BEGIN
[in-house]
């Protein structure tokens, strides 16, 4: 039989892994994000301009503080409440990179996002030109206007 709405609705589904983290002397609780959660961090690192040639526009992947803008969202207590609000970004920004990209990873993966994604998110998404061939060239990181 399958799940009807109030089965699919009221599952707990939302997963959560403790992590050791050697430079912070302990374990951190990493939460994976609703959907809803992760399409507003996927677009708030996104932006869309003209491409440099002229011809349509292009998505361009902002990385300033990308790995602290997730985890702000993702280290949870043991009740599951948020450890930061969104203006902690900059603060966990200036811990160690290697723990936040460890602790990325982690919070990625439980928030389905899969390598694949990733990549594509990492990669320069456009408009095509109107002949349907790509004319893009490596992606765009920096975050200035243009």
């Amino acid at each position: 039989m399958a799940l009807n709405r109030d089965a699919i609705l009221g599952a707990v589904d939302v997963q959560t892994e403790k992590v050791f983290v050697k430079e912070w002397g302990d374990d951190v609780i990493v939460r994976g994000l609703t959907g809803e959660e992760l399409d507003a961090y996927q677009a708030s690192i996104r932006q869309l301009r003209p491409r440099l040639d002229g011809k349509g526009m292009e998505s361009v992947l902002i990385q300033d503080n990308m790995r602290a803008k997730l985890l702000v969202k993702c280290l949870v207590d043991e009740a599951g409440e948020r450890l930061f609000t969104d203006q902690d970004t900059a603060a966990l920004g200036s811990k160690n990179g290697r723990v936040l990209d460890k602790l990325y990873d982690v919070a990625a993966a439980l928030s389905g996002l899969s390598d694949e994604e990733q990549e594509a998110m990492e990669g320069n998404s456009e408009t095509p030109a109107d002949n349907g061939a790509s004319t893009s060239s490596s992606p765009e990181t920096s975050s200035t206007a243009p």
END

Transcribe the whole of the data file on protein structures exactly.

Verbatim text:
[in-house]
């Protein structure tokens, strides 16, 4: 039989892994994000301009503080409440990179996002030109206007 709405609705589904983290002397609780959660961090690192040639526009992947803008969202207590609000970004920004990209990873993966994604998110998404061939060239990181 399958799940009807109030089965699919009221599952707990939302997963959560403790992590050791050697430079912070302990374990951190990493939460994976609703959907809803992760399409507003996927677009708030996104932006869309003209491409440099002229011809349509292009998505361009902002990385300033990308790995602290997730985890702000993702280290949870043991009740599951948020450890930061969104203006902690900059603060966990200036811990160690290697723990936040460890602790990325982690919070990625439980928030389905899969390598694949990733990549594509990492990669320069456009408009095509109107002949349907790509004319893009490596992606765009920096975050200035243009």
């Amino acid at each position: 039989m399958a799940l009807n709405r109030d089965a699919i609705l009221g599952a707990v589904d939302v997963q959560t892994e403790k992590v050791f983290v050697k430079e912070w002397g302990d374990d951190v609780i990493v939460r994976g994000l609703t959907g809803e959660e992760l399409d507003a961090y996927q677009a708030s690192i996104r932006q869309l301009r003209p491409r440099l040639d002229g011809k349509g526009m292009e998505s361009v992947l902002i990385q300033d503080n990308m790995r602290a803008k997730l985890l702000v969202k993702c280290l949870v207590d043991e009740a599951g409440e948020r450890l930061f609000t969104d203006q902690d970004t900059a603060a966990l920004g200036s811990k160690n990179g290697r723990v936040l990209d460890k602790l990325y990873d982690v919070a990625a993966a439980l928030s389905g996002l899969s390598d694949e994604e990733q990549e594509a998110m990492e990669g320069n998404s456009e408009t095509p030109a109107d002949n349907g061939a790509s004319t893009s060239s490596s992606p765009e990181t920096s975050s200035t206007a243009p």